Postmastectomy radiotherapy (PMRT) has been shown to improve the overall survival for invasive breast cancer patients, and many advanced radiotherapy technologies were adopted for PMRT. The purpose of our study is to compare various advanced PMRT techniques including fixed-beam intensity-modulated radiotherapy (IMRT), non-coplanar volumetric modulated arc therapy (NC-VMAT), multiple arc VMAT (MA-VMAT), and tomotherapy (TOMO). Results of standard VMAT and mixed beam therapy that were published by our group previously were also included in the plan comparisons. Treatment plans were produced for nine PMRT patients previously treated in our clinic. The plans were evaluated based on planning target volume (PTV) coverage, dose homogeneity index (DHI), conformity index (CI), dose to organs at risk (OARs), normal tissue complication probability (NTCP) of pneumonitis, lifetime attributable risk (LAR) of second cancers, and risk of coronary events (RCE). All techniques produced clinically acceptable PMRT plans. Overall, fixed-beam IMRT delivered the lowest mean dose to contralateral breast (1.56 ± 0.4 Gy) and exhibited lowest LAR (0.6 ± 0.2%) of secondary contralateral breast cancer; NC-VMAT delivered the lowest mean dose to lungs (7.5 ± 0.8 Gy), exhibited lowest LAR (5.4 ± 2.8%) of secondary lung cancer and lowest NTCP (2.1 ± 0.4%) of pneumonitis; mixed beam therapy delivered the lowest mean dose to heart (7.1 ± 1.3 Gy) and exhibited lowest RCE (8.6 ± 7.1%); TOMO plans provided the most optimal target coverage while delivering higher dose to OARs than other techniques. Both NC-VMAT and MA-VMAT exhibited lower values of all OARs evaluation metrics compare to standard VMAT. Fixed-beam IMRT, NC-VMAT, and mixed beam therapy could be the optimal radiation technique for certain breast cancer patients after mastectomy.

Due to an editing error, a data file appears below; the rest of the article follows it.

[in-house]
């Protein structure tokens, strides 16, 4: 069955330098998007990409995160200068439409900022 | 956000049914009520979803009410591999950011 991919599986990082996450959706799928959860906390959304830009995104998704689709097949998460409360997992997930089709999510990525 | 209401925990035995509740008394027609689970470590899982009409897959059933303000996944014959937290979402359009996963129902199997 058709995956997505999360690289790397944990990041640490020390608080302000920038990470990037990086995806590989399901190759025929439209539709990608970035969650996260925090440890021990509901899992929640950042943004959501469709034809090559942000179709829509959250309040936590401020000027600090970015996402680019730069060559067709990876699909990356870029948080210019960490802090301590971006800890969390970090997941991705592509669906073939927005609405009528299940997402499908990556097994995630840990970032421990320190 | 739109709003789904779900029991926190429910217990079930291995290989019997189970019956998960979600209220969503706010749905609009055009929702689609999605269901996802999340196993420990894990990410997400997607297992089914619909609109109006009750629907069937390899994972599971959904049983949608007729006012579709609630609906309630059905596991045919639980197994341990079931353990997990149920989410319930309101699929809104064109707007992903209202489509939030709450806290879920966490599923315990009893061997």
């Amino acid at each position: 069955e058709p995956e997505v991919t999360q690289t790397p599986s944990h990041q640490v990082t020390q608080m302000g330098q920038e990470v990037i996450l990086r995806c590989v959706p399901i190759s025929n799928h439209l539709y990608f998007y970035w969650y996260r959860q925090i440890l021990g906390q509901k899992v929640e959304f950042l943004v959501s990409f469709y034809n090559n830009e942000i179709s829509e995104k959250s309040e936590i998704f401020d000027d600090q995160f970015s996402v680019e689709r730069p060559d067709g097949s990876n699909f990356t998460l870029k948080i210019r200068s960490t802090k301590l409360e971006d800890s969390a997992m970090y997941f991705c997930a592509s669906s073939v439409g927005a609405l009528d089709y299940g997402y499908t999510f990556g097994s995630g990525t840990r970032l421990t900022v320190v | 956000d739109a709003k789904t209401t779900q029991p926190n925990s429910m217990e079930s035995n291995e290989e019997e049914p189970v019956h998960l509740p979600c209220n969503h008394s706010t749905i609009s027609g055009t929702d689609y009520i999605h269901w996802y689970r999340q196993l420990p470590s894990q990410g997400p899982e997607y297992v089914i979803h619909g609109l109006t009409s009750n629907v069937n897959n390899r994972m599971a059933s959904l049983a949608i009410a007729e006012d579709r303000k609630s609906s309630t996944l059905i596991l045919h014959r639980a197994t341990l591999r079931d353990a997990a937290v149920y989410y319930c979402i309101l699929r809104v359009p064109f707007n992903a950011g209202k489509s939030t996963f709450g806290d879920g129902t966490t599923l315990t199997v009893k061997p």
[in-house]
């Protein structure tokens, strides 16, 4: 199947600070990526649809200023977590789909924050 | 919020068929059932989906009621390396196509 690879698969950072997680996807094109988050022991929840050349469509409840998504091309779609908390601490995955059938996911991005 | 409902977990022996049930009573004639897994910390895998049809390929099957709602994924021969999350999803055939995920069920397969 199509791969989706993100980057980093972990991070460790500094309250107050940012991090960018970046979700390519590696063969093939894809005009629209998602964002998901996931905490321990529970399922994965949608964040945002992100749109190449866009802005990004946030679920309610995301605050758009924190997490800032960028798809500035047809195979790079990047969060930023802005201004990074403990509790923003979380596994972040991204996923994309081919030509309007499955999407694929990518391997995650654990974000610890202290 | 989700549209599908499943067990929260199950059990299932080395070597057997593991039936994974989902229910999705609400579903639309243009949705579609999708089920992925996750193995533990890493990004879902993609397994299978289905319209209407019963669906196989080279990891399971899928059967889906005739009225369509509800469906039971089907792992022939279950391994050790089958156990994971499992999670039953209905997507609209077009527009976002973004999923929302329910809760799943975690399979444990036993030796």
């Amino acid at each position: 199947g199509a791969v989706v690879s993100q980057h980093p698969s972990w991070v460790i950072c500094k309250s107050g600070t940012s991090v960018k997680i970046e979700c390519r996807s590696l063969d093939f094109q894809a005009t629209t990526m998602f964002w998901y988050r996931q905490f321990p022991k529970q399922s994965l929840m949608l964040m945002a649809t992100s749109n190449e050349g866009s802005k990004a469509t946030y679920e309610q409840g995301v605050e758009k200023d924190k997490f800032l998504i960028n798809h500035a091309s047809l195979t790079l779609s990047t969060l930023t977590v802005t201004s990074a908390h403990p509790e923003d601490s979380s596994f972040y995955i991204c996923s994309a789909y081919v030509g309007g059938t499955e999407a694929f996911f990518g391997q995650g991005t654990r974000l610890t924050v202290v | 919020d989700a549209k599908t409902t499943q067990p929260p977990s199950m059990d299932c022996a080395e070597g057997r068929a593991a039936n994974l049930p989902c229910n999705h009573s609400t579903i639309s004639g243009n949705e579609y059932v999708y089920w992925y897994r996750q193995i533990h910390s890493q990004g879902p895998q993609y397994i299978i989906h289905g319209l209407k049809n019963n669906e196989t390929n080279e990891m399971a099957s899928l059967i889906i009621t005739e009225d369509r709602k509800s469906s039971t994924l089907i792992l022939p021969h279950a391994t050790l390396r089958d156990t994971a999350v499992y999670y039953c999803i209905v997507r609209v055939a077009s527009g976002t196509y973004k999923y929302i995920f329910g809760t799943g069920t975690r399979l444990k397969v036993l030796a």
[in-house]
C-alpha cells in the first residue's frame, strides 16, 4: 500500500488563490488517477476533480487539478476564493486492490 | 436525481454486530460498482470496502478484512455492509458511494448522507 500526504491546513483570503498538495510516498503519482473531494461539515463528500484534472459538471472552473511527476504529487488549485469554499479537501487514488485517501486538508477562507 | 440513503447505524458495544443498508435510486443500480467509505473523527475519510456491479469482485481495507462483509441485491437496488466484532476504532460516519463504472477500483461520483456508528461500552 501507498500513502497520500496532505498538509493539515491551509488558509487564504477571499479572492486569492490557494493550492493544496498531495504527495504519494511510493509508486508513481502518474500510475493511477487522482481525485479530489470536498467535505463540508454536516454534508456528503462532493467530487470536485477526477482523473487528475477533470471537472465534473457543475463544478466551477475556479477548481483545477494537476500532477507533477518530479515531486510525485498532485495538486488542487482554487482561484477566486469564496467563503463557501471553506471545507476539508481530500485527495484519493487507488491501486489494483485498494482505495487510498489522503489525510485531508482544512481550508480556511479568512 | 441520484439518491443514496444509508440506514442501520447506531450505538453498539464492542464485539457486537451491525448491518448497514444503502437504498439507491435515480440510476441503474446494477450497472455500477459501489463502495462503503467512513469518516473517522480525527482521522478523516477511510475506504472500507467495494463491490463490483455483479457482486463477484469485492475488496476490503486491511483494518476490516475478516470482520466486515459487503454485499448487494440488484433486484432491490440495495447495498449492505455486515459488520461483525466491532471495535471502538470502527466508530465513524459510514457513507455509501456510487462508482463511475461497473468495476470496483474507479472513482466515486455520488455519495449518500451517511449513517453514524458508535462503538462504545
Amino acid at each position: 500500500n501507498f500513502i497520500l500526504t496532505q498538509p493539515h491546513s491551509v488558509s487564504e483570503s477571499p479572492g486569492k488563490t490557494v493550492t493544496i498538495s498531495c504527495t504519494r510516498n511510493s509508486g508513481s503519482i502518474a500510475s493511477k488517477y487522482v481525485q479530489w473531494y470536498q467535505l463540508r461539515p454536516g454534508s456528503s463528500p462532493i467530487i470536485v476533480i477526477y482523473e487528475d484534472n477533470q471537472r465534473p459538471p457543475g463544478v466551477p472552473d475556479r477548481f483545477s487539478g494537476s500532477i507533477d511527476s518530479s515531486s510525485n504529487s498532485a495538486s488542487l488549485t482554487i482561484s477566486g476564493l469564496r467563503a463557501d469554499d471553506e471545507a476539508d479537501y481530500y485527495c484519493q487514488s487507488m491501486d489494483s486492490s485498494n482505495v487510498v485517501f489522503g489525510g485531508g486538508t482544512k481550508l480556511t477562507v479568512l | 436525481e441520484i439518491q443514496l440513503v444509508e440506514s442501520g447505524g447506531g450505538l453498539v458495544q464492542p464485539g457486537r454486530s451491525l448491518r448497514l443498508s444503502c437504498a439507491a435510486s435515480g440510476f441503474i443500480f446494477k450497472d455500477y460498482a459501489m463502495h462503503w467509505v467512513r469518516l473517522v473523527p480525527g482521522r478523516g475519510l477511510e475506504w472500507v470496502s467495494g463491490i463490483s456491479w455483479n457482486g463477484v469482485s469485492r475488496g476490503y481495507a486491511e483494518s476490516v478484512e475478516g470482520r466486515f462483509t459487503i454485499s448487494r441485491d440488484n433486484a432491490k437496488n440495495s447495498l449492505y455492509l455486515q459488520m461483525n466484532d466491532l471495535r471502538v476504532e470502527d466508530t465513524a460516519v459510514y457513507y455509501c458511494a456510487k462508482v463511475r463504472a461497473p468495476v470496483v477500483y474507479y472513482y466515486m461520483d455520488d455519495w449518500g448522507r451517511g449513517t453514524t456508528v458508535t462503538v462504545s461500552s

Publication Source (Journal or Book title)
Xie, Y., Bourgeois, D., Guo, B., & Zhang, R. (2020). Postmastectomy radiotherapy for left-sided breast cancer patients: Comparison of advanced techniques. Medical Dosimetry, 45 (1), 34-40. https://doi.org/10.1016/j.meddos.2019.04.005